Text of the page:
Floodwaters commonly contain microbial contaminants and can directly affect public health.
(08/11/16) The LSU AgCenter will host a three-day course on food safety regulations and best practices for preventing contamination on Aug. 29-31.
Make sure you know which practices to follow even if you don't hire any workers
End of Worker Health, Hygiene and Training Decision Tree
All health and hygiene facilities maintenance should be recorded.
Records should be kept for all toilet and hand washing facility monitoring, cleaning and restocking.
Facilities should be checked daily for cleanliness and supplies.
Facilities must be cleaned and restocked on a regular basis.
Clean and conveniently located toilets and hand washing facilities are required.
Clean toilet and hand washing facilities for workers and visitors should be within a 5 minute or 1/4 mile walk of the fields.
Visitors should acknowledge they have read the farm food safety policies.
Visitors should be asked to sign in and read the farm food safety policies.
Records of all training programs should be kept.
Worker training is very important for food safety.
Signs should be posted in a language workers understand or with pictures that describe the appropriate actions.
Signs should be displayed to remind workers to follow the farm's food safety practices.
Workers are responsible for implementing food safety policies
Workers must wash their hands before handling produce.
Workers should have designated areas to take breaks
Workers and visitors should have access to a first aid kit in the event of a cut or other injury
A first aid kit must be available in a known and convenient location
Every farm should have an illness reporting policy
Workers should be informed not to come to work if they are sick and instructed on how to report illnesses.
Understanding microbial risks associated with farm work and implementing practices that reduce these risks are essential to produce safety
Workers must receive safety training in a language they understand.
Final page of the Land Use Decision Tree
Composted manure is at a much lower risk for contaminating crop and water sources than raw manure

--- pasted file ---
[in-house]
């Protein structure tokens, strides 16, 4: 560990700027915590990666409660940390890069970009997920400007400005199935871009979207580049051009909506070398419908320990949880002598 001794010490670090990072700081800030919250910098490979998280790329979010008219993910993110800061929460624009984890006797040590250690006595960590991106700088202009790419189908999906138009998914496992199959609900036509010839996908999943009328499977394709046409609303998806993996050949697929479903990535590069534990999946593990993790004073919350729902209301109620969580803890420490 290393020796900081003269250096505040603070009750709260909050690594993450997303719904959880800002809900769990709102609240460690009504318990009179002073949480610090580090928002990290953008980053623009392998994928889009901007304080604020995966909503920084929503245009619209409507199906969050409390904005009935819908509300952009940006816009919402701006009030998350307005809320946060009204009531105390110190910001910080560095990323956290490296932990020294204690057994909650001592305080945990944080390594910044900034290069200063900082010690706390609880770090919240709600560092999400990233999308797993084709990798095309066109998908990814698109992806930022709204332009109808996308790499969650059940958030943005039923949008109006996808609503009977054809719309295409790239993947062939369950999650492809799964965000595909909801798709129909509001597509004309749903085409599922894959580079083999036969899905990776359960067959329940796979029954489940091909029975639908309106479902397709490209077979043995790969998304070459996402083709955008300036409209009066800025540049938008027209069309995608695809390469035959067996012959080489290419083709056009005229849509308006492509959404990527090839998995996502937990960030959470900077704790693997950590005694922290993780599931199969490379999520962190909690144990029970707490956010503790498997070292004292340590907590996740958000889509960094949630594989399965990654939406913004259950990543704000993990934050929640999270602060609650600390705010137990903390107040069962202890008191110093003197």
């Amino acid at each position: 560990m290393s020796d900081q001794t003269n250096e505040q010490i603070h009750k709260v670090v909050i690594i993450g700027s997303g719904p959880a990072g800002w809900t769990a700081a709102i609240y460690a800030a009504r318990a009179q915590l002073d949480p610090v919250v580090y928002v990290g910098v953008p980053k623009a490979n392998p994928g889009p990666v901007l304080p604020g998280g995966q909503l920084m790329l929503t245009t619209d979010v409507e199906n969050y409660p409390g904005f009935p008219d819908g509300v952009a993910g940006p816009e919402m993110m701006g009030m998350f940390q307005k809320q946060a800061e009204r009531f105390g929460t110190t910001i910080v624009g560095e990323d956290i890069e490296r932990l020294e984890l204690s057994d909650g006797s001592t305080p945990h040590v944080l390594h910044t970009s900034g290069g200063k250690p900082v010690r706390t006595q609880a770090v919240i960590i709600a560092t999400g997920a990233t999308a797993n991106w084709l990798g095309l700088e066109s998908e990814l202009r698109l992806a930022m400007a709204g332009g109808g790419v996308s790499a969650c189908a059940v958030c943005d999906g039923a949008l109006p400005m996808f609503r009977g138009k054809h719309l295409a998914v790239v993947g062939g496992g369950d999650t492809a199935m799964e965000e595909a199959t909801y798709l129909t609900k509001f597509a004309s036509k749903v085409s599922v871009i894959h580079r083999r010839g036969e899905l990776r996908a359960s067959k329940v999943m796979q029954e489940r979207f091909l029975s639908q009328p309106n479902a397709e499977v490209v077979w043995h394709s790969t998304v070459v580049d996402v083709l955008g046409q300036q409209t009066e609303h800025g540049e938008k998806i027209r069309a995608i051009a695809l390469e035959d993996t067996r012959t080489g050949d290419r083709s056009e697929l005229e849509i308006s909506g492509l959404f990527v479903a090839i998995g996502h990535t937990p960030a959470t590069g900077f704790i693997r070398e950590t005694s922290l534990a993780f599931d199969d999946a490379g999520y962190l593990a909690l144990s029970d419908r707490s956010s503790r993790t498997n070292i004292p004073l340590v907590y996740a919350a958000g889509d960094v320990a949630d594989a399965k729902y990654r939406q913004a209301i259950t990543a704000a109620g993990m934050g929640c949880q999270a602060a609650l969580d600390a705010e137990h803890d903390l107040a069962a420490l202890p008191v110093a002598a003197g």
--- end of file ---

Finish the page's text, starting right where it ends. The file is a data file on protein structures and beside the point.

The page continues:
Store compost as far away as possible from water sources and produce fields.
Raw manure storage areas should be at a safe distance away from surface water sources
Raw manure storage areas near surface water can result in water contamination, either by runoff or through leaching.
There are several factors to consider when assessing your fields risk of contamination when there are manure storage areas nearby
Manure storage areas can leach pathogens into the soil, wells, and other water sources.
Listeriosis is a rare but serious illness caused by eating food contaminated with the bacteria. About 1,600 people in the United States get sick from listeria each year. It is the third leading cause of death from food poisoning. (PDF Format Only)
Some people continue to believe that raw milk is a natural food and therefor is healthier and safer than pasteurized milk.
When assessing your farm's risk of contamination, there are many factors to consider
If manure is close to production areas, there is a risk that it will contaminate produce by runoff or wind spread.
When assessing risks to your farm, some factors to consider are whether physical barriers are present
Domestic animals on adjacent land present a food safety risk.
Concentrated Animal Feeding Operations (CAFO) have a high concentration of animals that may shed pathogens in their manure
Large scale animal operations are a significant food safety risk.
Produce fields should not be located within 30 feet of septic tanks
Underground septic systems can leach chemicals and pathogens into soil and water.
Assess the likelihood of contamination if a field is located near a landfill or treatment facility
Chemicals and pathogens may leach from landfill and sewage areas to contaminate crops.
Monitor the field for any signs of runoff
Runoff or wind spread can contaminate your produce field.
If you farm on land with a recent history of flooding, soil should be tested before crops are grown.
If your land is prone to flooding, consider the risk present to the crop and water sources.
Produce can be transported from the field to the packing area or from the farm to market